Wednesday 17 February 2010

Nursery Roulette

Two good pieces of news to relate, both concerning Adam. He has a date next week for his diagnosis, and although we have a fair idea what the outcome will be, that official confirmation will still come as a huge relief. Not least because the information will feed into the crucial decision about what school he goes to when he begins in August. Because Euan's diagnosis was late, he had to go through a year of mainstream primary - something he was clearly unsuited to - and though the school jumped through hoops to accommodate him, it led to further upheaval when he transferred to a special school for his second year. With Adam our hope is that the process be smoother, easier and fairer for all concerned.
We have also secured a place for Adam in a specialist nursery where he will spend 12 weeks being closely observed by trained staff, who will then write an assessment of his progress. With three members of staff attending to half a dozen children, he will have the kind of individual attention that it's impossible to provide at a mainstream nursery. Sadly that's a problem that has been magnified by the attitude of the staff at Adam's regular nursery, who have done little to engage with his social difficulties or even acknowledge that there's a problem. When Magteld told one of the nurses to watch out for Adam hitting toys against his forehead, which he does when he's excited or overstimulated, she got the flat response: 'Oh, he doesn't do that here.' Meetings to discuss his progress were hamstrung by a perception that promoting the nursery's good practice was more important than evaluating Adam's behaviour. 'He's a good little boy, he's never any trouble, he just plays quietly by himself,' they'd say, entirely missing the point that the 'playing quietly by himself' bit was the issue we were seeking to address.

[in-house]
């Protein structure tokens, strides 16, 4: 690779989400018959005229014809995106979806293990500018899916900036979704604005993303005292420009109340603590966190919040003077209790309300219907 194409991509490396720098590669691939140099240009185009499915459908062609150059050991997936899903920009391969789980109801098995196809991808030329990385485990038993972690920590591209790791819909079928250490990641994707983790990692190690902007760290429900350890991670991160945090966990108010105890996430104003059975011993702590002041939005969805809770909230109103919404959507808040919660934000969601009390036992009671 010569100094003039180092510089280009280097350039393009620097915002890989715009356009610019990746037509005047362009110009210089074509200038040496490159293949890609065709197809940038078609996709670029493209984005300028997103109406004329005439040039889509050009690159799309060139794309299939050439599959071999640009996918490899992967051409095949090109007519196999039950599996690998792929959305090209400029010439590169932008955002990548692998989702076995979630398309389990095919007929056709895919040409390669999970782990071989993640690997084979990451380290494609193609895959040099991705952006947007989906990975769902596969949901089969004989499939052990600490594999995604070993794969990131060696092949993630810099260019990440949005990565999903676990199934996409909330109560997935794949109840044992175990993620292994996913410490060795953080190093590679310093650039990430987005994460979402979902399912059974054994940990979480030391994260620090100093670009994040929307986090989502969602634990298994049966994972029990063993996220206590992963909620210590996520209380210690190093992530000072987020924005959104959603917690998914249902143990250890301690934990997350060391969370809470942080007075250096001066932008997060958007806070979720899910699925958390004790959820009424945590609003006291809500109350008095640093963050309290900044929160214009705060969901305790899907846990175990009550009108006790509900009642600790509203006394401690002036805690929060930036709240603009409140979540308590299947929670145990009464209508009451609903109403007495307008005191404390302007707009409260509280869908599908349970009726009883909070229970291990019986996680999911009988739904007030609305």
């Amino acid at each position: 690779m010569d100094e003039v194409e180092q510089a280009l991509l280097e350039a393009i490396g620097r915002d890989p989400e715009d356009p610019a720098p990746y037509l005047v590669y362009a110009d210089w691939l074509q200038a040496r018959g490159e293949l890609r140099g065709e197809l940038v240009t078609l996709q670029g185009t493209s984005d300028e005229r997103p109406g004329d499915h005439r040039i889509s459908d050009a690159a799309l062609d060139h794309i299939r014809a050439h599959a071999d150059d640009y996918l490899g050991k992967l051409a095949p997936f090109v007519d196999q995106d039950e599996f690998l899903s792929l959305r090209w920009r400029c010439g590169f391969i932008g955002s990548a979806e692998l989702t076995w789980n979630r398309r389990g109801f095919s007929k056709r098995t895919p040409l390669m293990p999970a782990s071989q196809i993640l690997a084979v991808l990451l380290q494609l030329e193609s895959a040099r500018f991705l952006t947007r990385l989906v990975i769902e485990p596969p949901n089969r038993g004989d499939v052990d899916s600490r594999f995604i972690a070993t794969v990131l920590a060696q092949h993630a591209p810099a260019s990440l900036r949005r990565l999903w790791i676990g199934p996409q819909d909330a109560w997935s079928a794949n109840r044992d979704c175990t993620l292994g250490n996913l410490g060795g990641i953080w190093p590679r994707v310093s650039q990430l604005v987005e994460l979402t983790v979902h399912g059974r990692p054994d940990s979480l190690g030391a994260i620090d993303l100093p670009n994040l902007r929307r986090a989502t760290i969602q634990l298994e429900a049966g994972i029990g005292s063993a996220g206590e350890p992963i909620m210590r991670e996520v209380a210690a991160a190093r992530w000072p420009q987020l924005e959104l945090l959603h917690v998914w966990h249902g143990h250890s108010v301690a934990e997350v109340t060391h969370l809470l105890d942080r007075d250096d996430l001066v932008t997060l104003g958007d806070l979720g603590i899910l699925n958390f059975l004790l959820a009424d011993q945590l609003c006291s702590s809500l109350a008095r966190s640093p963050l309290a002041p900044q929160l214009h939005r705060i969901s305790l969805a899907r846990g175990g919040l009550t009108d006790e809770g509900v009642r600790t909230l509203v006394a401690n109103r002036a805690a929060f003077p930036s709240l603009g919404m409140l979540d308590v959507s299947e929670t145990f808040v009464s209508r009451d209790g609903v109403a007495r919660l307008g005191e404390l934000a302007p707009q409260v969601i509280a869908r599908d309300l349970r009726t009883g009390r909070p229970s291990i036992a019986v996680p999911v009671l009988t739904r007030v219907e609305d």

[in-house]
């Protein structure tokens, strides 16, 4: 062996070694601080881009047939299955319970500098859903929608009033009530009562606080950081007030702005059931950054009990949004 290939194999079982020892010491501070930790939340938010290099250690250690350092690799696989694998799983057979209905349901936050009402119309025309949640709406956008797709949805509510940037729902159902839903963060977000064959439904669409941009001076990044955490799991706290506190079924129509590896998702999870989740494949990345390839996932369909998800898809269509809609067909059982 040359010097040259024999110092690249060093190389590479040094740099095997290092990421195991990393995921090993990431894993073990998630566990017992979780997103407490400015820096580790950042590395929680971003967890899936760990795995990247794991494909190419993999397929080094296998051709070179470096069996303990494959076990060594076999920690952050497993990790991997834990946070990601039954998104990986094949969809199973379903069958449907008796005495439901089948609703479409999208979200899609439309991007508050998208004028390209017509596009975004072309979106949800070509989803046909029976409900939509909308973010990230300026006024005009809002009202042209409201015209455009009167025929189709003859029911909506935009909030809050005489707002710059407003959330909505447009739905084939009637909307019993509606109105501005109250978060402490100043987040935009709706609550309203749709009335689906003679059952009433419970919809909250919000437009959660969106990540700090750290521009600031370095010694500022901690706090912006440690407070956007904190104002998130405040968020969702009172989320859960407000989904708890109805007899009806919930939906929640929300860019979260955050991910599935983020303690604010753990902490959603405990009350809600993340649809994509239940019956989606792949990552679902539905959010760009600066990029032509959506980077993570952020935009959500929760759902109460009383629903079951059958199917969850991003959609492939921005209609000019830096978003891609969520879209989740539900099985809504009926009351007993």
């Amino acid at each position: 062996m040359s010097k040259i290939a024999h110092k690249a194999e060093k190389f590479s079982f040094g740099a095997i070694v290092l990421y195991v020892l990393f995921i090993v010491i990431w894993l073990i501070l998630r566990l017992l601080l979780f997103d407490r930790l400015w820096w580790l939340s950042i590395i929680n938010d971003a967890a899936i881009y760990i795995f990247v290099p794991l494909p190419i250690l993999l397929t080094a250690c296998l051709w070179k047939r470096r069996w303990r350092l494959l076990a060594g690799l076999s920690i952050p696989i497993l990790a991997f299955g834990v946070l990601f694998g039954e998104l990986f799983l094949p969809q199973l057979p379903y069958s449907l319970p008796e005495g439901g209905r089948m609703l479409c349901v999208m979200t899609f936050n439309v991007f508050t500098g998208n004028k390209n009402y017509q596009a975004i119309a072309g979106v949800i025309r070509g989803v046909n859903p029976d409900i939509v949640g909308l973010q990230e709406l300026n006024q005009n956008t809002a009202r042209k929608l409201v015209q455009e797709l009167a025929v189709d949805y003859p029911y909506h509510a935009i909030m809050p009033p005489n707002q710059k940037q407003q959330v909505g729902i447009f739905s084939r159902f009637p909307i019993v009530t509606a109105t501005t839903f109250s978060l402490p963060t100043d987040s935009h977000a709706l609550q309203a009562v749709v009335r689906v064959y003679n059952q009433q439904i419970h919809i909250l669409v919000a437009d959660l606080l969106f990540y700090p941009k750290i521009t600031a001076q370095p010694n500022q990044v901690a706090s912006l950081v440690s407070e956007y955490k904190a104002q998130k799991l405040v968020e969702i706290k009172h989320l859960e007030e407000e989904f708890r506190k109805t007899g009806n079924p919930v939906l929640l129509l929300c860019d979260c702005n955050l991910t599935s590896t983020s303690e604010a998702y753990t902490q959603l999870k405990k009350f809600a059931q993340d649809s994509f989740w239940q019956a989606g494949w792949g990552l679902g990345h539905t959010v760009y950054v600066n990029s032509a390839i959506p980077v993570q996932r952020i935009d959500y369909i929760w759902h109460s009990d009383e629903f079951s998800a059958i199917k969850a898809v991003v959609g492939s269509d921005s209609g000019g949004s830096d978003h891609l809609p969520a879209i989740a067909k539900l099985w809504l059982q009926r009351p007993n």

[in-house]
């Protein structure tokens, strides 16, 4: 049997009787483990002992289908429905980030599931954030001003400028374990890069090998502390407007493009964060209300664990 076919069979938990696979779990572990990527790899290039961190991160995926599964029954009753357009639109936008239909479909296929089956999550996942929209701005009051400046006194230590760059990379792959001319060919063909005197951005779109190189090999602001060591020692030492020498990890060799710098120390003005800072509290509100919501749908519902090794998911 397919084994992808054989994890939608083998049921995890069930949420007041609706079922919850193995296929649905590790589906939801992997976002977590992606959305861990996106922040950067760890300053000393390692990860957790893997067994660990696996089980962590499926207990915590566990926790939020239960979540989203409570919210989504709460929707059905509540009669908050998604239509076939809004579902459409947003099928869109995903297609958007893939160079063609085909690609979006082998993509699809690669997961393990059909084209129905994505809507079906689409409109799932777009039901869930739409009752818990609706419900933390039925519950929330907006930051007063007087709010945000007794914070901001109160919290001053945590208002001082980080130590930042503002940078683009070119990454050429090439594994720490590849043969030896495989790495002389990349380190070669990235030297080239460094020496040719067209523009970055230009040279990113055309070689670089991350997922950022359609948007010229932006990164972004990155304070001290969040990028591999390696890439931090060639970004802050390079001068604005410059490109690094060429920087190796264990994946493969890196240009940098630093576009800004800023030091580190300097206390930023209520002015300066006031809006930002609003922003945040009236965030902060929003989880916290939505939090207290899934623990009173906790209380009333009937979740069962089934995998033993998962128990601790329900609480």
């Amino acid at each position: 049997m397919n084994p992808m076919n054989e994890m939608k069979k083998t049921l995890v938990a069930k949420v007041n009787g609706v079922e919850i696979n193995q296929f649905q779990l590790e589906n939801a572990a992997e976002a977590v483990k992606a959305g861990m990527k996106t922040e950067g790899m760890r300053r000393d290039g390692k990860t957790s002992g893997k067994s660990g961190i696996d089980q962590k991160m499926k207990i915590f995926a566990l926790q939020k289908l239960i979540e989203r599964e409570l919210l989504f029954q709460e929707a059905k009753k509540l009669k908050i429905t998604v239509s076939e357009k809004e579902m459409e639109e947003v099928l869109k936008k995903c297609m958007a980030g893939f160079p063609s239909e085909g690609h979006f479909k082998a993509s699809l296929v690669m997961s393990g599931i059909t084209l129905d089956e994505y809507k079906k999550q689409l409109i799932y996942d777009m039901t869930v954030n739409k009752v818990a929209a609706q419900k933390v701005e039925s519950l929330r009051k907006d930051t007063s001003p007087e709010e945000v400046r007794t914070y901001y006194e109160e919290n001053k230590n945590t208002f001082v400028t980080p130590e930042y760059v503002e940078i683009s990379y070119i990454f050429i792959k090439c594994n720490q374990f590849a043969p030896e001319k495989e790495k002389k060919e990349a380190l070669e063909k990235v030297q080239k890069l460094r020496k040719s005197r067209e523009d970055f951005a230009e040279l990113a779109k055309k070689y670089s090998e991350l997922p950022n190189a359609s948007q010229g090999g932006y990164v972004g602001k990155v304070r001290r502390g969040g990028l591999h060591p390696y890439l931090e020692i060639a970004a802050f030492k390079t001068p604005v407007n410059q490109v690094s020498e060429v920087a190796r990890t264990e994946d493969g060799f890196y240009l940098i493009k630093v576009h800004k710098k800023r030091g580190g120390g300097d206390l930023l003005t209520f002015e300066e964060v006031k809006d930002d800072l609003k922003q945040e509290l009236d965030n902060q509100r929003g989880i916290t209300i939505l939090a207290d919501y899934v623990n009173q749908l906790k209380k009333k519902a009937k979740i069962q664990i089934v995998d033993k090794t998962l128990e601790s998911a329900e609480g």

The problem stemmed, I think, from a failure to accept that Adam needed special assistance, perhaps underscored by a reluctance to seek outside help in case it was seen as an admission of failure. And we might not have been so persistent if it weren't for the fact that we already had a child with autism - which leads me to wonder how many other children in the nursery whose parents are less well informed are being denied appropriate medical intervention. Because that's what it comes down to - and while, as a parent who's been through the same cycle of denial and defensiveness, I'm aware of how hard it is to admit you don't have all the answers, my sympathy is tempered by the knowledge that doing nothing is far more damaging in the long run.
It makes me consider, too, how lucky we were with Euan, who went to a different nursery and was referred to the educational psychologist by the nursery's manager. Had it not been for her, he might well not have been diagnosed until after he started school. There is a growing body of evidence that early intervention is vital in tackling autism, but unless pre-school education is equipped with the right resources and an understanding mindset, children will continue to be diagnosed too late, or not at all.